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Plant J. 2008 May;54(3):349-61. doi: 10.1111/j.1365-313X.2008.03429.x. Epub 2008 Jan 31.

A systems biology investigation of the MEP/terpenoid and shikimate/phenylpropanoid pathways points to multiple levels of metabolic control in sweet basil glandular trichomes.

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1
Department of Plant Sciences and BIO5 Institute, University of Arizona, Tucson, AZ 85721, USA.

Abstract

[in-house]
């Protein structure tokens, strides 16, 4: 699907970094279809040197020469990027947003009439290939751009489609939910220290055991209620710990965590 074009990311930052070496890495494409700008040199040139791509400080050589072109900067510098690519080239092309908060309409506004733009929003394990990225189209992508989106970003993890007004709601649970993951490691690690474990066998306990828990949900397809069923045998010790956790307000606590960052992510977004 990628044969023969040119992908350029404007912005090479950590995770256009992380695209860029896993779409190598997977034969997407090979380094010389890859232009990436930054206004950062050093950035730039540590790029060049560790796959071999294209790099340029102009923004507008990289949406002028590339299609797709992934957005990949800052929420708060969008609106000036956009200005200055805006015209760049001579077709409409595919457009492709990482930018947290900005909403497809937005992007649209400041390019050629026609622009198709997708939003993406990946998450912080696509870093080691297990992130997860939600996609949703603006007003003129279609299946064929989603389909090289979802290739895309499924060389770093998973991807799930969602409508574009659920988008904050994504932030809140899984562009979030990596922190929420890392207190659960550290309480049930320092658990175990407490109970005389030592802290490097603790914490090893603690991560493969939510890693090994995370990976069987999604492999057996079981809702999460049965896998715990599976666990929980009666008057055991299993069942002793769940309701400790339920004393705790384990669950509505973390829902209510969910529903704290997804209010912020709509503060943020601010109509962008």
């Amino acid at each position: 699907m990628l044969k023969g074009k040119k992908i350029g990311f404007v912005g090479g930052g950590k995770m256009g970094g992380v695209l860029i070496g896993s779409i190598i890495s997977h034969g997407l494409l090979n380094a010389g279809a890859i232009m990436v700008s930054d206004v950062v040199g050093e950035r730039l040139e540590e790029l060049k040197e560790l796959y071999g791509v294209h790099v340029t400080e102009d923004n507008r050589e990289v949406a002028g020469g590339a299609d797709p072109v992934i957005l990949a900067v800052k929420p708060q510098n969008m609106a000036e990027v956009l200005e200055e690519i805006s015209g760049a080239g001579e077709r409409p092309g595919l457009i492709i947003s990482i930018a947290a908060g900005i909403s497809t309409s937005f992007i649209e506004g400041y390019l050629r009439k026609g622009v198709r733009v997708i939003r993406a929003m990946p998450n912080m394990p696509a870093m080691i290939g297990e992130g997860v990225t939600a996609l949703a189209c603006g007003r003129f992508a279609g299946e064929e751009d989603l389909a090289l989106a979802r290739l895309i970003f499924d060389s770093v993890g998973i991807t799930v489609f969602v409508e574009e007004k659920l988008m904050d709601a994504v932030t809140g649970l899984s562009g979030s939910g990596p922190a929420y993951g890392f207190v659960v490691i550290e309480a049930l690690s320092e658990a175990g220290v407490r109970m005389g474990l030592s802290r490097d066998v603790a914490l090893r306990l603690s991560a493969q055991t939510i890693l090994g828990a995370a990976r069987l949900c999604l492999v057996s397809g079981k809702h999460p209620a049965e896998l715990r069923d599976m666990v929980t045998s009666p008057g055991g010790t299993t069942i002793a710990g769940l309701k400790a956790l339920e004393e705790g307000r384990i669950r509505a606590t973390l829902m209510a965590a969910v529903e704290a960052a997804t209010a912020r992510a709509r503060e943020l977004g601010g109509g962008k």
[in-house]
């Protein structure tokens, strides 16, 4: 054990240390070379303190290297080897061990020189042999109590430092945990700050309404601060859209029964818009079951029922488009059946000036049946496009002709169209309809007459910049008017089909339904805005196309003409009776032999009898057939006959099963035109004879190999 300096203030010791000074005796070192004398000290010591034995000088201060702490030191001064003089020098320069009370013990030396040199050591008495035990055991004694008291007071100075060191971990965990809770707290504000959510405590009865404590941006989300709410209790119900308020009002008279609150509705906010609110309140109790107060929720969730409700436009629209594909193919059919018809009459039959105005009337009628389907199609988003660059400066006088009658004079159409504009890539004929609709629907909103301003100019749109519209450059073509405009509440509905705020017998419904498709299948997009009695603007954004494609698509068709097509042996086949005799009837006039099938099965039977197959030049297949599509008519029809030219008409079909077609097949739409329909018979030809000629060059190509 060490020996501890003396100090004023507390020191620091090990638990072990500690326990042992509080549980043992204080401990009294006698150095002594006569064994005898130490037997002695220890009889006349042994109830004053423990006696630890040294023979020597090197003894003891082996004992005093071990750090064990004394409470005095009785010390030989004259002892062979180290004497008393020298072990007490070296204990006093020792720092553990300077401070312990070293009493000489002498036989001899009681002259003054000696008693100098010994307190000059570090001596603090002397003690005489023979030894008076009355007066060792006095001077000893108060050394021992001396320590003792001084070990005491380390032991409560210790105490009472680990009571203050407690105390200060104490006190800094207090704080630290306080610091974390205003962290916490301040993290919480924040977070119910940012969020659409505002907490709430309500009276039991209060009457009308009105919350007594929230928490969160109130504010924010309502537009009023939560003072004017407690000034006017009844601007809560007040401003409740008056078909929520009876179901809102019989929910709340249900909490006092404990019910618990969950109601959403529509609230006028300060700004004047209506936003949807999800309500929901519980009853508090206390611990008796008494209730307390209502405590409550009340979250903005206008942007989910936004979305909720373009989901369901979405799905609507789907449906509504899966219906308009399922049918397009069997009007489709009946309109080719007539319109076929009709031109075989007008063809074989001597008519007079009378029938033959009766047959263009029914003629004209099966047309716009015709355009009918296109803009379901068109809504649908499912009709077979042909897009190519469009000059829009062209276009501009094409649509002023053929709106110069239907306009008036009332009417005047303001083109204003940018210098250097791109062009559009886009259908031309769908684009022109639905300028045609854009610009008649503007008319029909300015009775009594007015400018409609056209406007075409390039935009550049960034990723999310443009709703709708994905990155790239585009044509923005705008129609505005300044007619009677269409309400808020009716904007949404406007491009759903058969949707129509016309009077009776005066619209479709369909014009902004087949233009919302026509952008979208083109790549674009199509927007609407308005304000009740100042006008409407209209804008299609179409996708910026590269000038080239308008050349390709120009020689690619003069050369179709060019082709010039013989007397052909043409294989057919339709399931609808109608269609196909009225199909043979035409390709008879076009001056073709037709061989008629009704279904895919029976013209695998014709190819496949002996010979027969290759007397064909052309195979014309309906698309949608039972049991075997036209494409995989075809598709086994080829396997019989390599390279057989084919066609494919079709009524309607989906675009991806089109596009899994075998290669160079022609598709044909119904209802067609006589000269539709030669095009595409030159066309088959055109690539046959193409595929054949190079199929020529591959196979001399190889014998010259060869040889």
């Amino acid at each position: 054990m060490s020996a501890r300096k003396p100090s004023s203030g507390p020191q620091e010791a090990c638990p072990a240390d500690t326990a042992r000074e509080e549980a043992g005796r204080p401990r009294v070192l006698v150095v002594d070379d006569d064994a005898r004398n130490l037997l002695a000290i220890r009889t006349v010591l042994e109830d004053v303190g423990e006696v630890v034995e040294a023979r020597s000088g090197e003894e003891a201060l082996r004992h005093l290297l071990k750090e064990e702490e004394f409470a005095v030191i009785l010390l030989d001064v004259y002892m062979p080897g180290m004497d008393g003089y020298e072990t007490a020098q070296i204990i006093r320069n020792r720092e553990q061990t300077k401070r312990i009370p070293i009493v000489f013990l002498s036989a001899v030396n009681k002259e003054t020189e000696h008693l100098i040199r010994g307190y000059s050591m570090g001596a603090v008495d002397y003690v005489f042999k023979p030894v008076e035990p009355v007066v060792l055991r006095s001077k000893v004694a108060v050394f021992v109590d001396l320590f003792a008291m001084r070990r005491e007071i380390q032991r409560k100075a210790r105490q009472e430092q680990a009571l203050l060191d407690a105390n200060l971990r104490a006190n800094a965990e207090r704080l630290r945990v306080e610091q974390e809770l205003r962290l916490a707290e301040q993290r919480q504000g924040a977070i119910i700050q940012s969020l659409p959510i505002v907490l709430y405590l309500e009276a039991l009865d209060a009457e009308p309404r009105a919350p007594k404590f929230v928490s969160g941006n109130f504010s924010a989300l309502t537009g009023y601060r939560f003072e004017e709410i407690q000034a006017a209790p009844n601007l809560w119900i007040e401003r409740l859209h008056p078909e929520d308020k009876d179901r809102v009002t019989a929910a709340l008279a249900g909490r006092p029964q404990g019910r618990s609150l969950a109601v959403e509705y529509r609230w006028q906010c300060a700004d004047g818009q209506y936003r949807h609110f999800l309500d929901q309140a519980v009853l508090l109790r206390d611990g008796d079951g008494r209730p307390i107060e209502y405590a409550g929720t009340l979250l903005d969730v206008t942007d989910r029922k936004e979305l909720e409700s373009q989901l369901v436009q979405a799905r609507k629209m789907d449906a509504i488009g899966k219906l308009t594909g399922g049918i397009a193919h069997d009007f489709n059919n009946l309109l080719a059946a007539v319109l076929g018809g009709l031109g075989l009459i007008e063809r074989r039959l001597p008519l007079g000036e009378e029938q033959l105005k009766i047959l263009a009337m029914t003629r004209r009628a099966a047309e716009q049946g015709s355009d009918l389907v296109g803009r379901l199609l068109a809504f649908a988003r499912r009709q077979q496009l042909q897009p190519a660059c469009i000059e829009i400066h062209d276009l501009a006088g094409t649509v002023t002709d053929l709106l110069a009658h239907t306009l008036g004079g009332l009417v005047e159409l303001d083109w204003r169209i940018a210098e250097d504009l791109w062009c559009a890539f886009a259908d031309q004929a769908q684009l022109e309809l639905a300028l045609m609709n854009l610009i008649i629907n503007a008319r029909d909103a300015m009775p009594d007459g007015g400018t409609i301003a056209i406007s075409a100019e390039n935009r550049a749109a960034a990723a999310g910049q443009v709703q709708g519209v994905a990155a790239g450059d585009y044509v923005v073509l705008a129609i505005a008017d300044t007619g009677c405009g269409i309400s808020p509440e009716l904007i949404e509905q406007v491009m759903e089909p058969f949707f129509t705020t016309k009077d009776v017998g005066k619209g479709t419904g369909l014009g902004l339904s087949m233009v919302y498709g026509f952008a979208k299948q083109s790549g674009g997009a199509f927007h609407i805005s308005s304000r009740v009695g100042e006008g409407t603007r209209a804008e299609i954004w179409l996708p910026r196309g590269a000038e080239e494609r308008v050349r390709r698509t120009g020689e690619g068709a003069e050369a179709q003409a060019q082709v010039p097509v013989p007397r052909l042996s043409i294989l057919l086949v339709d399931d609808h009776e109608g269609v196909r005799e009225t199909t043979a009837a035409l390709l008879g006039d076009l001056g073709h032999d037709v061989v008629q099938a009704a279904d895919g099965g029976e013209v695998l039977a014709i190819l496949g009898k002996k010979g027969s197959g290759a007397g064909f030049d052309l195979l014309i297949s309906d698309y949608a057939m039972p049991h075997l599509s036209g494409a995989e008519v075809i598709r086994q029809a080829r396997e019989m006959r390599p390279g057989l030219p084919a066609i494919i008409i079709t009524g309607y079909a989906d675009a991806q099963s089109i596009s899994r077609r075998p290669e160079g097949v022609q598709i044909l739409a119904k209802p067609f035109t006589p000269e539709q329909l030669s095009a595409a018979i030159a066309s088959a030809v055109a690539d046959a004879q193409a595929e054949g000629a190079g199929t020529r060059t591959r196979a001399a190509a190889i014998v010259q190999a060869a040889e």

The glandular trichome is an excellent model system for investigating plant metabolic processes and their regulation within a single cell type. We utilized a proteomics-based approach with isolated trichomes of four different sweet basil (Ocimum basilicum L.) lines possessing very different metabolite profiles to clarify the regulation of metabolism in this single cell type. Significant differences in the distribution and accumulation of the 881 highly abundant and non-redundant protein entries demonstrated that although the proteomes of the glandular trichomes of the four basil lines shared many similarities they were also each quite distinct. Correspondence between proteomic, expressed sequence tag, and metabolic profiling data demonstrated that differential gene expression at major metabolic branch points appears to be responsible for controlling the overall production of phenylpropanoid versus terpenoid constituents in the glandular trichomes of the different basil lines. In contrast, post-transcriptional and post-translational regulation of some enzymes appears to contribute significantly to the chemical diversity observed within compound classes for the different basil lines. Differential phosphorylation of enzymes in the 2-C-methyl-d-erythritol 4-phosphate (MEP)/terpenoid and shikimate/phenylpropanoid pathways appears to play an important role in regulating metabolism in this single cell type. Additionally, precursors for different classes of terpenoids, including mono- and sesquiterpenoids, appear to be almost exclusively supplied by the MEP pathway, and not the mevalonate pathway, in basil glandular trichomes.

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